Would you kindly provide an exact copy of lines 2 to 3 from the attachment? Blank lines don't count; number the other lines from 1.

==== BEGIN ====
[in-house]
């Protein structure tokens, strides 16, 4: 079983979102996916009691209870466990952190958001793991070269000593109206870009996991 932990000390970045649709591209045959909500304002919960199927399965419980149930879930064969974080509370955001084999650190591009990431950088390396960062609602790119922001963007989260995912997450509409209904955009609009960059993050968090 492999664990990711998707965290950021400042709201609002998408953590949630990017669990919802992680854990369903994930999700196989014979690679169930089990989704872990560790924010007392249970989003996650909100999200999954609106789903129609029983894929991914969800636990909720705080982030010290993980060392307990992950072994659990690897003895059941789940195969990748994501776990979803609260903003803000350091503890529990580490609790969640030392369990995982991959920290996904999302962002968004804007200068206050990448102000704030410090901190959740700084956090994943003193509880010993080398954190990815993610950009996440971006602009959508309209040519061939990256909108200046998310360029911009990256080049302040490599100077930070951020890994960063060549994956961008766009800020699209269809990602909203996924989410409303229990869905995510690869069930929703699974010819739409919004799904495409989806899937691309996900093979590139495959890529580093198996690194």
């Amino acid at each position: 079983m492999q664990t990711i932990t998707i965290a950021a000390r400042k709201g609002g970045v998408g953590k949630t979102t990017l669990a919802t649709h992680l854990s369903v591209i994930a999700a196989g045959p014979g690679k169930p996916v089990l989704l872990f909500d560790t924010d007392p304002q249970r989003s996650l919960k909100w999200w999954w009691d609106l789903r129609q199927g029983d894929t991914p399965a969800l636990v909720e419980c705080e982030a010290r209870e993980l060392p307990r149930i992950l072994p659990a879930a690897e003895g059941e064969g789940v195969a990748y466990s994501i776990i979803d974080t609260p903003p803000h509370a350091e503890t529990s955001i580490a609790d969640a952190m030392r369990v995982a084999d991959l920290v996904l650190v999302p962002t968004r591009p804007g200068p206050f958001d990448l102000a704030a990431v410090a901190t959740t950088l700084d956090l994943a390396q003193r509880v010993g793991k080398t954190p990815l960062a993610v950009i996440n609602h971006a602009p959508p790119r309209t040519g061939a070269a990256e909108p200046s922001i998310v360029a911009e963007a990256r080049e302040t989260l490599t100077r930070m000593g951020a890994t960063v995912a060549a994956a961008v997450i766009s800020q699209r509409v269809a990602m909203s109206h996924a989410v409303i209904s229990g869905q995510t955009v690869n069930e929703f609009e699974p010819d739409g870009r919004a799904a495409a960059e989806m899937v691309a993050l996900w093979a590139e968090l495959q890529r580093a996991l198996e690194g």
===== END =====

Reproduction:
């Protein structure tokens, strides 16, 4: 079983979102996916009691209870466990952190958001793991070269000593109206870009996991 932990000390970045649709591209045959909500304002919960199927399965419980149930879930064969974080509370955001084999650190591009990431950088390396960062609602790119922001963007989260995912997450509409209904955009609009960059993050968090 492999664990990711998707965290950021400042709201609002998408953590949630990017669990919802992680854990369903994930999700196989014979690679169930089990989704872990560790924010007392249970989003996650909100999200999954609106789903129609029983894929991914969800636990909720705080982030010290993980060392307990992950072994659990690897003895059941789940195969990748994501776990979803609260903003803000350091503890529990580490609790969640030392369990995982991959920290996904999302962002968004804007200068206050990448102000704030410090901190959740700084956090994943003193509880010993080398954190990815993610950009996440971006602009959508309209040519061939990256909108200046998310360029911009990256080049302040490599100077930070951020890994960063060549994956961008766009800020699209269809990602909203996924989410409303229990869905995510690869069930929703699974010819739409919004799904495409989806899937691309996900093979590139495959890529580093198996690194």
């Amino acid at each position: 079983m492999q664990t990711i932990t998707i965290a950021a000390r400042k709201g609002g970045v998408g953590k949630t979102t990017l669990a919802t649709h992680l854990s369903v591209i994930a999700a196989g045959p014979g690679k169930p996916v089990l989704l872990f909500d560790t924010d007392p304002q249970r989003s996650l919960k909100w999200w999954w009691d609106l789903r129609q199927g029983d894929t991914p399965a969800l636990v909720e419980c705080e982030a010290r209870e993980l060392p307990r149930i992950l072994p659990a879930a690897e003895g059941e064969g789940v195969a990748y466990s994501i776990i979803d974080t609260p903003p803000h509370a350091e503890t529990s955001i580490a609790d969640a952190m030392r369990v995982a084999d991959l920290v996904l650190v999302p962002t968004r591009p804007g200068p206050f958001d990448l102000a704030a990431v410090a901190t959740t950088l700084d956090l994943a390396q003193r509880v010993g793991k080398t954190p990815l960062a993610v950009i996440n609602h971006a602009p959508p790119r309209t040519g061939a070269a990256e909108p200046s922001i998310v360029a911009e963007a990256r080049e302040t989260l490599t100077r930070m000593g951020a890994t960063v995912a060549a994956a961008v997450i766009s800020q699209r509409v269809a990602m909203s109206h996924a989410v409303i209904s229990g869905q995510t955009v690869n069930e929703f609009e699974p010819d739409g870009r919004a799904a495409a960059e989806m899937v691309a993050l996900w093979a590139e968090l495959q890529r580093a996991l198996e690194g």